The Property Council has been lobbying the federal, state and territory governments for a comprehensive package of measures that will help commercial property owners during the coronavirus pandemic period.
Commercial landlords want to do the right thing by their tenants and have an overwhelming interest in supporting those experiencing hardship through this crisis period.
The Property Council has proposed several tax-related initiatives to provide immediate cashflow support for the industry, and put commercial landlords in a better position to support their tenants.
Action is required from all levels of government. They include:
Defer taxing point for GST and income tax on deferred rental income
Under ordinary tax principles, commercial landlords are subject to income tax and GST on their rental income on an accrual basis. However, we are in extraordinary times and landlords are being asked to defer rent or offer rent free periods to tenants at a significant scale. Without intervention, landlords will still be obligated to pay income tax and GST on the accrued but deferred rent (noting that where the asset is held in a property trust, the income tax obligations will flow through to the underlying investors of the trust).
The Government should allow commercial landlords to account for rental income on a cash basis during the pandemic crisis. That is, rent will become taxable at the point it is ultimately received from tenants for both income tax and GST purposes (i.e. moving from an accrual to a cash basis for rental income). This will provide immediate cashflow relief for commercial landlords (particularly for monthly GST remitters).
Relax rules for deductions for bad debts
Under ordinary tax principles, commercial landlords are entitled to a deduction for bad debts. Whether a debt is bad depends on an objective consideration of all the relevant circumstances. The ATO, in tax ruling TR 92/18, sets out various steps that it expects to be undertaken before a debt is considered bad – this includes formal notices, court proceedings and other legal recourse measures that would ordinarily be undertaken in normal circumstances. Such measures are not appropriate in the midst of the coronavirus crisis and gives rise to uncertainty by landlords on whether they are able to claim a deduction for bad debts in respect of accrued rent that is in arrears.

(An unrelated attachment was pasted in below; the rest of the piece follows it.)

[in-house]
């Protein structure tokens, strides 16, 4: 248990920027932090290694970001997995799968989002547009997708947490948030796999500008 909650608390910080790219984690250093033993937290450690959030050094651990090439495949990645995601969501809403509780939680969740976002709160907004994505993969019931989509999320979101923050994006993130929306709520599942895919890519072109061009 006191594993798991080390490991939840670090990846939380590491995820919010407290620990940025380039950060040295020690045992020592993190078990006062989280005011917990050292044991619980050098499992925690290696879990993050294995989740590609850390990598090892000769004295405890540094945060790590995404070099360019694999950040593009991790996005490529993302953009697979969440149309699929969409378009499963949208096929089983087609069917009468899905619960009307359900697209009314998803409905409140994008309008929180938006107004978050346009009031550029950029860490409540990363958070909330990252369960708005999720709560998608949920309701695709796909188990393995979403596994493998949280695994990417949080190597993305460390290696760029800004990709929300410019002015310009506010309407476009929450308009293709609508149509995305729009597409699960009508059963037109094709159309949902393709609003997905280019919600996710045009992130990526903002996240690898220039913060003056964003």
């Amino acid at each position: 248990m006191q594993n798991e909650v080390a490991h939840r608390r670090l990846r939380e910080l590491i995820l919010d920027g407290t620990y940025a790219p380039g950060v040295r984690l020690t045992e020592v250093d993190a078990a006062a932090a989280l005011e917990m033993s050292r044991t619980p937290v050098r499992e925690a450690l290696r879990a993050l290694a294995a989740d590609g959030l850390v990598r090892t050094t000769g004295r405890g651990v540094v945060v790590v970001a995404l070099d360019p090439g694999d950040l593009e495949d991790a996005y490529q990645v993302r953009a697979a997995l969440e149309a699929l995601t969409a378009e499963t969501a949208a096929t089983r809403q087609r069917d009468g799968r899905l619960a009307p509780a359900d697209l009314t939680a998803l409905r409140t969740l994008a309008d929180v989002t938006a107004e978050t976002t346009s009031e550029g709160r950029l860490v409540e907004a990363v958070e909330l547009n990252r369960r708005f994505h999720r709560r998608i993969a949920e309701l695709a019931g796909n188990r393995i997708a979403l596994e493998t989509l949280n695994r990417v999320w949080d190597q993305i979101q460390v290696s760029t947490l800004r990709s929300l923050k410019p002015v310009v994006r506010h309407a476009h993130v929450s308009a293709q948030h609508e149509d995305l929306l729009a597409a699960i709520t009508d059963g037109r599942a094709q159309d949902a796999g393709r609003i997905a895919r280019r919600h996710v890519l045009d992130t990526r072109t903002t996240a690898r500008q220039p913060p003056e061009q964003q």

The Federal Government or ATO should provide guidance that landlords are able to make a commercial assessment on whether the debt is bad based on the facts and circumstances of their tenancy arrangements. Landlords should not be expected to have initiated any formal legal proceedings to be able to make this assessment.
State and Territory Governments
Provide relief on land tax, commercial rates and council rates (as applicable)
In most jurisdictions, commercial landlords are subject to both land tax and council rates.
In jurisdictions like the ACT and NT, they are subject to commercial rates. Generally, building owners will pay their land tax and rate notices annually. Landlords estimate outgoings for a future year and charge these costs to tenants through their regularly scheduled rental payments (either as outgoings or rent, depending on whether it is a net lease or gross lease). The need for urgent cashflow support means that landlords cannot wait for relief to be provided as part of the next, future assessment notice.
State and territory governments should provide a cash rebate equal to six months of the land tax and rates paid by landlords in the last available assessment. In addition, any upcoming land tax and rate assessments (for those that levy 30 June assessments) should also be deferred to 2021.
Building owners who receive the cash rebate could be legislatively obligated to pass this through to their tenants (unless rent relief has already been provided). Clawback provisions can apply if the building owner cannot produce evidence that they have applied the cash rebate to support their tenants.
These measures should also be extended to foreign investor / absentee owner surcharge arrangements where applicable.
Payroll tax relief
Staffing costs, including payroll tax, are a cost that commercial landlords are subject to. Commercial landlords aim to maintain staffing levels to the extent they can. Most states and territories have provided payroll tax relief for small businesses. NSW and Queensland have both gone further and allowed businesses with greater than $10 million in taxable wages to also apply for payroll tax deferral arrangements. This provides significant cash flow relief and allows commercial landlords to prioritize helping tenants, keeping staff employed and maintaining their buildings.
We are calling on all states and territories to adopt the approach taken by QLD and NSW and allow businesses with greater than $10 million in taxable wages to also apply for payroll tax deferral arrangements.